I'll add a few observations from our web experience with video at a 48,000 circulation paper and an 8 million unique views per month web site.
We have seen little growth of video views for most categories of video over the past six years, particularly sports, which has been the most disappointing. As for sports video, only state playoff games seem to get unusually high traffic.
The exception is breaking news. That one categoy continues to grow and indicates that the public can't get enough of it. We will average 3-4 significant disasters/news events a month where viewer numbers indicate the public will tend to view and review that video over and over during a week's time - resulting in some impressive numbers. Even lower level breaking news stories (car accidents, typical fires, bank robberies) tend to out shine feature or sports videos. I have a standing order to our photo staff that we will try to shoot video of these events if at all possible, even if it means sending a second photographer to the scene. Even raw, unedited video seems to click with our readers if it is breaking news.
When I set out to build a video workflow at our paper, I set a standard for a financial model even before we shot our first video. That included the use of locally produced (or canned) 15 second pre-rolls that would generate income and help pay for staff or just add to the paper's profit level. It never seemed to takeoff because I do not believe newspaper advertising departments, in general, know how to sell it. There is a built-in financial incentive to sell print where a full page sale might yield signficant bonuses for the ad rep. That's the bread and butter of newspapers and why they are so profitable. I believe that even at a small paper like ours, the lost revenue from video would have funded at least two staff positions we've lost over the last two years. At a larger paper, it could mean the difference between hiring or laying off a full-time videographer and maybe even a full-time video editor.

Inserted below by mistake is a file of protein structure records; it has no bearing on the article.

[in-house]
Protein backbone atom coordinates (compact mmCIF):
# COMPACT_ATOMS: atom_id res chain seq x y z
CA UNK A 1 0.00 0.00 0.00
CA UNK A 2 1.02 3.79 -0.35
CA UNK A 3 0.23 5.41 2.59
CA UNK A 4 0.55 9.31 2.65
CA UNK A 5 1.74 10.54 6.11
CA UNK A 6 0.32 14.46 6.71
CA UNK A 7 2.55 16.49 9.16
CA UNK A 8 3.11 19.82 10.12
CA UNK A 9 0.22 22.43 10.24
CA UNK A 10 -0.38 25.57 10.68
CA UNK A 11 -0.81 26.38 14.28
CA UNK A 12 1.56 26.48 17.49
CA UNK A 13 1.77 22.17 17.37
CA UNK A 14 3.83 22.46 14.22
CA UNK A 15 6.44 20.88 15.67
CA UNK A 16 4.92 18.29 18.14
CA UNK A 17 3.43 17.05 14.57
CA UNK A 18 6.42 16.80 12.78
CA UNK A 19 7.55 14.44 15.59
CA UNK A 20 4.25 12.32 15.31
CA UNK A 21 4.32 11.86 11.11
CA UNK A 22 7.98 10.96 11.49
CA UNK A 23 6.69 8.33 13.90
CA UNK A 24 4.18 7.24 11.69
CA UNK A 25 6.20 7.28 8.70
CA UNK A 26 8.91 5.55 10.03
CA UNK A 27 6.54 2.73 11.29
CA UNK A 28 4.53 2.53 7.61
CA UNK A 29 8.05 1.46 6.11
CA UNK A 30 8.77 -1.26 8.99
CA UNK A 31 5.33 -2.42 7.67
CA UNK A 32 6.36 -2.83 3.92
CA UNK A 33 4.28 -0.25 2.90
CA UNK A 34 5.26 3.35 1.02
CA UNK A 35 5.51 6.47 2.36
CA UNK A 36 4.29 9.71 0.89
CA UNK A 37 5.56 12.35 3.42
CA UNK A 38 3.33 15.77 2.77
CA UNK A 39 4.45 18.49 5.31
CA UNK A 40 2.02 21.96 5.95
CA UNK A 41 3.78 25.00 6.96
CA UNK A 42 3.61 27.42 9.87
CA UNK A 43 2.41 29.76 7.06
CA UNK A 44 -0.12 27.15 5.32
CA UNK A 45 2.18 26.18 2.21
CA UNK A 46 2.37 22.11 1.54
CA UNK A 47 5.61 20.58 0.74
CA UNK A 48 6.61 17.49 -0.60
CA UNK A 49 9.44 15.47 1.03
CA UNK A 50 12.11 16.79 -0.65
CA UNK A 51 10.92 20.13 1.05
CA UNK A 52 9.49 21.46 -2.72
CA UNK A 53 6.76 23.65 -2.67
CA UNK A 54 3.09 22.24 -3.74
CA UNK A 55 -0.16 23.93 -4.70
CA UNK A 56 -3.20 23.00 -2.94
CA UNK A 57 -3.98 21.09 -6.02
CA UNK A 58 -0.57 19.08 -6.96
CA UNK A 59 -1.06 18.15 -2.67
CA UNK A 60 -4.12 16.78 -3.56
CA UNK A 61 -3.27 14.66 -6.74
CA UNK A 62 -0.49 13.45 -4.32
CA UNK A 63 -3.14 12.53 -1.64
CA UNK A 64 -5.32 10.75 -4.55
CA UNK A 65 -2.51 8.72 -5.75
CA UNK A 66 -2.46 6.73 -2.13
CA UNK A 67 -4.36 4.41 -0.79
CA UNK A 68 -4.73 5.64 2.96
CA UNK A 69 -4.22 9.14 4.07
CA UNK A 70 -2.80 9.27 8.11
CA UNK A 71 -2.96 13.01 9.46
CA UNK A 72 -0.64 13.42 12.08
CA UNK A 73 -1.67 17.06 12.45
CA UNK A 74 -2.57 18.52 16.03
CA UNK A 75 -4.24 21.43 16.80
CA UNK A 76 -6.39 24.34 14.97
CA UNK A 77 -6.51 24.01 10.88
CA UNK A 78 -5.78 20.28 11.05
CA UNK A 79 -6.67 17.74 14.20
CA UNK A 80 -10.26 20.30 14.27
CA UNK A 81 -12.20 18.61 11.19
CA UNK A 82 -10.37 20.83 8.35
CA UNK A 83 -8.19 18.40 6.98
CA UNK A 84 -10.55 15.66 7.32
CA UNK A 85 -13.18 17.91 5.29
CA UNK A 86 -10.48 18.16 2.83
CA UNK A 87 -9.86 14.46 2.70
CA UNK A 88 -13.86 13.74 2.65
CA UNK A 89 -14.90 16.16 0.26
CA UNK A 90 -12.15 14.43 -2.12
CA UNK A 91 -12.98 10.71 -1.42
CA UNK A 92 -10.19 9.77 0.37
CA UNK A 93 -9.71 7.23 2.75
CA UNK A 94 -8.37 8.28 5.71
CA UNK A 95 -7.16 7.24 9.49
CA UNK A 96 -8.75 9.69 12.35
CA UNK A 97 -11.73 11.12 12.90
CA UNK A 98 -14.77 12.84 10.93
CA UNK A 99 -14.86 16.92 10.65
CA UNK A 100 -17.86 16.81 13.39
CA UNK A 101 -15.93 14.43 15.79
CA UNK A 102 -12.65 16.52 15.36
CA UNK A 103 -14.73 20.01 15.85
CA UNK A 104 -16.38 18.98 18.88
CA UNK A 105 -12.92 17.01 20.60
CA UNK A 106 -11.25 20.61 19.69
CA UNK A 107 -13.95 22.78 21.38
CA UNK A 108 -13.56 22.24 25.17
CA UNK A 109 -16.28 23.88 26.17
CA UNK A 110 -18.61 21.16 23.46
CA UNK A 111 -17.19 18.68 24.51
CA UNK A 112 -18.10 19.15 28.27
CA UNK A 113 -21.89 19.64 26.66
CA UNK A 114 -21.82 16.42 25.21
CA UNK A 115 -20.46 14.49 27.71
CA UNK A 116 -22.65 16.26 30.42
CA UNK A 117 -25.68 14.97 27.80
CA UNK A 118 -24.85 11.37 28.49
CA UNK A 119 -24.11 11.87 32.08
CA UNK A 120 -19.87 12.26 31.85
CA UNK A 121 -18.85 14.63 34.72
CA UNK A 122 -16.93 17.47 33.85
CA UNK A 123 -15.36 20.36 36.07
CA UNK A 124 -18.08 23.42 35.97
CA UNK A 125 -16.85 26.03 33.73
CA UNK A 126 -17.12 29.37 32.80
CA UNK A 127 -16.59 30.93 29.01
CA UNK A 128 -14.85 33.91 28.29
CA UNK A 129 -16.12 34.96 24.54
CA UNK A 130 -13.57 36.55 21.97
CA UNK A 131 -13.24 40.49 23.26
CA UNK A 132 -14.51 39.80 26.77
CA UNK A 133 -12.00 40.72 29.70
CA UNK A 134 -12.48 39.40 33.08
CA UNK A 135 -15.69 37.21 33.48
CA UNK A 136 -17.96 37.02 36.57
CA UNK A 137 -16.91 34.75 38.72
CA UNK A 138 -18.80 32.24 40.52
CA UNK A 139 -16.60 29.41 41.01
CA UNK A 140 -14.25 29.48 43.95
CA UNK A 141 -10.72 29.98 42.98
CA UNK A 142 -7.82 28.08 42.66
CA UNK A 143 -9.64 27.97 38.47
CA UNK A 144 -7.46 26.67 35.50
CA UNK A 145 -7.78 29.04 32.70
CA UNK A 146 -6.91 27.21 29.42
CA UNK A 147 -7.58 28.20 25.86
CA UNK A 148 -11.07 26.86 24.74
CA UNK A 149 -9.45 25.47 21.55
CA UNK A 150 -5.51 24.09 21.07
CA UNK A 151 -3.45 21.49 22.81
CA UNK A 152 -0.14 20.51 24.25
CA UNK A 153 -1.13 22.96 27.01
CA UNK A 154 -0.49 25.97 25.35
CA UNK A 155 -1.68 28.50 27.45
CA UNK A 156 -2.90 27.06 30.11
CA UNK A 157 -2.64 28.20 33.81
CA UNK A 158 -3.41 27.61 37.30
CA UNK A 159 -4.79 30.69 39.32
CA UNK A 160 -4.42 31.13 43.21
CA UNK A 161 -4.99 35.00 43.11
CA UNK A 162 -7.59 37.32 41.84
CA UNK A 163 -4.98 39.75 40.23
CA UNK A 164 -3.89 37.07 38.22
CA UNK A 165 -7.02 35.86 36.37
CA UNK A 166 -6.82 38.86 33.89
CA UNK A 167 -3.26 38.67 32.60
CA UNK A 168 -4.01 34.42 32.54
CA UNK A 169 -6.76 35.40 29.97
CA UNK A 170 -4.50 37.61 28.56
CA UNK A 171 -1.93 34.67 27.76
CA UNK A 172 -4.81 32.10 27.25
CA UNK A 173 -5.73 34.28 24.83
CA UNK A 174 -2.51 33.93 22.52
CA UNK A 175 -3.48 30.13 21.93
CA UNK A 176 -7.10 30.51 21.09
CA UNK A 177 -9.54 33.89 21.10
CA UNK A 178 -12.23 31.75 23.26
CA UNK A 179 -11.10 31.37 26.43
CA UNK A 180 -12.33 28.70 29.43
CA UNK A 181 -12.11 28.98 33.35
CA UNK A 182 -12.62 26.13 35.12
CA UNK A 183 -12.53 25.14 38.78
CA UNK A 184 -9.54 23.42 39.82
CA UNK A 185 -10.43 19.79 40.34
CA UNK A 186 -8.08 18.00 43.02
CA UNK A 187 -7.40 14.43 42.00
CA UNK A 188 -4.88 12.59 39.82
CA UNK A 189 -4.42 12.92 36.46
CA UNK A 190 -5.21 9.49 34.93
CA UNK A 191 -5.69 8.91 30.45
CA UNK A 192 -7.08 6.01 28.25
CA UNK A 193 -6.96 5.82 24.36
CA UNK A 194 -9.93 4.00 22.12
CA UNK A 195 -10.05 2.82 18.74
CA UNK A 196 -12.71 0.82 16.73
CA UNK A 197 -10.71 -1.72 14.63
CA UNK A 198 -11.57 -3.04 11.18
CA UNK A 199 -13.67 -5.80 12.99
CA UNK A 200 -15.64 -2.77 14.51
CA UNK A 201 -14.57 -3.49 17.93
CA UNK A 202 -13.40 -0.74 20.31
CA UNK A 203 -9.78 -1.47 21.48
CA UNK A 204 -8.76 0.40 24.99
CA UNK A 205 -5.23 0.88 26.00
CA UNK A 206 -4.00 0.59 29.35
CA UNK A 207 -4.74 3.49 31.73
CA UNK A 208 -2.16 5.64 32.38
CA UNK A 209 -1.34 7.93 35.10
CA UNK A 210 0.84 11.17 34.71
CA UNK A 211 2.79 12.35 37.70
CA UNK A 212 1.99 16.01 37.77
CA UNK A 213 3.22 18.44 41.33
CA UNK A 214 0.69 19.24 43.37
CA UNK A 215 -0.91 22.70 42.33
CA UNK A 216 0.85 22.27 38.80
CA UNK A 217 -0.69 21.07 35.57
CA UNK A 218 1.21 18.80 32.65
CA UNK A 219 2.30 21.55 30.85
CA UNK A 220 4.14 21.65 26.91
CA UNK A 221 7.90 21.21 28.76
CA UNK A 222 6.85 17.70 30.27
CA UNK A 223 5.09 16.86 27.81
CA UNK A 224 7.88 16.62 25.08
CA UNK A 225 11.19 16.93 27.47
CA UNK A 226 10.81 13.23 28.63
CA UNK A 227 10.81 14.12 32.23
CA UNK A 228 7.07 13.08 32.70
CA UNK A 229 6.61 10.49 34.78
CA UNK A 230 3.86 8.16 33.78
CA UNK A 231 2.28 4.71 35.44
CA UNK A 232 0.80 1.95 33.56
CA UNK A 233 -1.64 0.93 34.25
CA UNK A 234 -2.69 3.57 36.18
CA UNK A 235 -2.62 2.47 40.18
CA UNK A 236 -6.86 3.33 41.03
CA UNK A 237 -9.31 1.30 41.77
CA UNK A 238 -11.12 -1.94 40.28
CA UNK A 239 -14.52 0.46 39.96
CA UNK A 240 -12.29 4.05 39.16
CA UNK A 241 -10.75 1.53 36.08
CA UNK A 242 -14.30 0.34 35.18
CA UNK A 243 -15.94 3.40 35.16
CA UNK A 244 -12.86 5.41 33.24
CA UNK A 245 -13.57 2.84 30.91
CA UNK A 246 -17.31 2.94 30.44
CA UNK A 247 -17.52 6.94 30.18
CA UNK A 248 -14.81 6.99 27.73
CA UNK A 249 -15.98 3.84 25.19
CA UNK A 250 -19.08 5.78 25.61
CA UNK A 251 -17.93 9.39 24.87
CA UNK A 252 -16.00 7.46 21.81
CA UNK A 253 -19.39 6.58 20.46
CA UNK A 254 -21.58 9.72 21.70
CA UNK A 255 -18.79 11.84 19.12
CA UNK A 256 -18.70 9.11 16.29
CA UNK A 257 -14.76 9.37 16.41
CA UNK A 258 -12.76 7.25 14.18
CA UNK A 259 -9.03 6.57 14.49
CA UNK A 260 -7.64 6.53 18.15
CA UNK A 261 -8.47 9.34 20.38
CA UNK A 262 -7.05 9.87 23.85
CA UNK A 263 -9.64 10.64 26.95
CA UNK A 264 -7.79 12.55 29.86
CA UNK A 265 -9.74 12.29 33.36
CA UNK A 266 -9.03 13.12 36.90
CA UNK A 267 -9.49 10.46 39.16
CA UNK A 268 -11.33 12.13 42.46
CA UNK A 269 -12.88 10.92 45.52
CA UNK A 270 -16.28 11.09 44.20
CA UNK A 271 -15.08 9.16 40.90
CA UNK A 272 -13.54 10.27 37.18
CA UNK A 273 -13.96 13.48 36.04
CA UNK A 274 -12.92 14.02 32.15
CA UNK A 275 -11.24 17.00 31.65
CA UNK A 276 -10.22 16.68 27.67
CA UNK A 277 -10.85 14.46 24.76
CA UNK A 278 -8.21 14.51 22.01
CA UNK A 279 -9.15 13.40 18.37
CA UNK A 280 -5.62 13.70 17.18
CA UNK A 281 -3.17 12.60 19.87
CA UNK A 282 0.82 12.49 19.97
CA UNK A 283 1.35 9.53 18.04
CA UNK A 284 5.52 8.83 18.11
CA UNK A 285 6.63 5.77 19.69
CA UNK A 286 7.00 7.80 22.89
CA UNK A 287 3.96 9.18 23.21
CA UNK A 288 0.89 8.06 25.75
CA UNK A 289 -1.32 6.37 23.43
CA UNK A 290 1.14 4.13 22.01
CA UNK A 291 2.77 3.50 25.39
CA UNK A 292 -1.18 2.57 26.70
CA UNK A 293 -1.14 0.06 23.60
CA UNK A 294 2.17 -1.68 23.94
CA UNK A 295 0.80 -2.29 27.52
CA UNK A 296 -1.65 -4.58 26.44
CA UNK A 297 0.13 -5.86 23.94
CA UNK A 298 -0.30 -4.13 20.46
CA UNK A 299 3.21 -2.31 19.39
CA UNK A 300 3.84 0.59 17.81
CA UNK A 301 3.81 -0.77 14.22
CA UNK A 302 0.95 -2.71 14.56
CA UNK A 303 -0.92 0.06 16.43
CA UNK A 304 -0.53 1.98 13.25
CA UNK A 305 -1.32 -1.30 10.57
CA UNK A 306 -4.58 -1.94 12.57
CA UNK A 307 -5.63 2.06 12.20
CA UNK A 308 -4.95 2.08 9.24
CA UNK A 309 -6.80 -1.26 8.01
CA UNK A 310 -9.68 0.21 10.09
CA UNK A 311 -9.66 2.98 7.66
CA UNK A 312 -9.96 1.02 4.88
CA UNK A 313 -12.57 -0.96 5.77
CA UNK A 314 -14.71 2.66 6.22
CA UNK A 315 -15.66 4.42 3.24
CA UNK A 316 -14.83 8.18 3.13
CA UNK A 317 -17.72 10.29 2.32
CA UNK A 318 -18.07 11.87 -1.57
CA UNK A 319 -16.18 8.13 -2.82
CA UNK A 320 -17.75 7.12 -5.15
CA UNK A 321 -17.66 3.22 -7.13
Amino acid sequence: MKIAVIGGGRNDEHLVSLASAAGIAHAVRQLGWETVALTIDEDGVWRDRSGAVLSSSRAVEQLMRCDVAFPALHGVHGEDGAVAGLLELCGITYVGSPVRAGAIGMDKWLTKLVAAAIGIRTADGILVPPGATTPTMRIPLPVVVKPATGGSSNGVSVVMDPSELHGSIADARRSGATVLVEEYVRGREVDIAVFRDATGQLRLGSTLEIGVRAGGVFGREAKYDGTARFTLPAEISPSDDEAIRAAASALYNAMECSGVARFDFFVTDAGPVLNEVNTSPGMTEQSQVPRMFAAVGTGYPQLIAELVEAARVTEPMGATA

I don't believe the case is closed for newspaper video. While the last six years haven't proven the experts' prediction that video will make still photography obsolete, I do believe there is still time for the industry to rethink the use of video on its websites and its funding model. Video and still photos can and must live side by side as complementary content on newspaper websites. Our readers love both.
Until delivery bandwidth from newspaper websites has increased to the point where .flv or .mov files play as smooth as HD television over cable, I would consider newspaper video to still be in an experimental stage. I still hear too many viewers of our website complain that video still hickups and spurts and stops making the experience less than ideal. I see the same sort of thing from even major sites like NYT and Washington Post. This hurts traffic over the long term. I believe it is an issue with the medium that won't be totally resolved until the nation can achieve the 12-15 MB/sec delivery times we see in Europe. If that can happen, and newspaper advertising departments can be taught how to sell video ads, video will get a second chance at newspapers.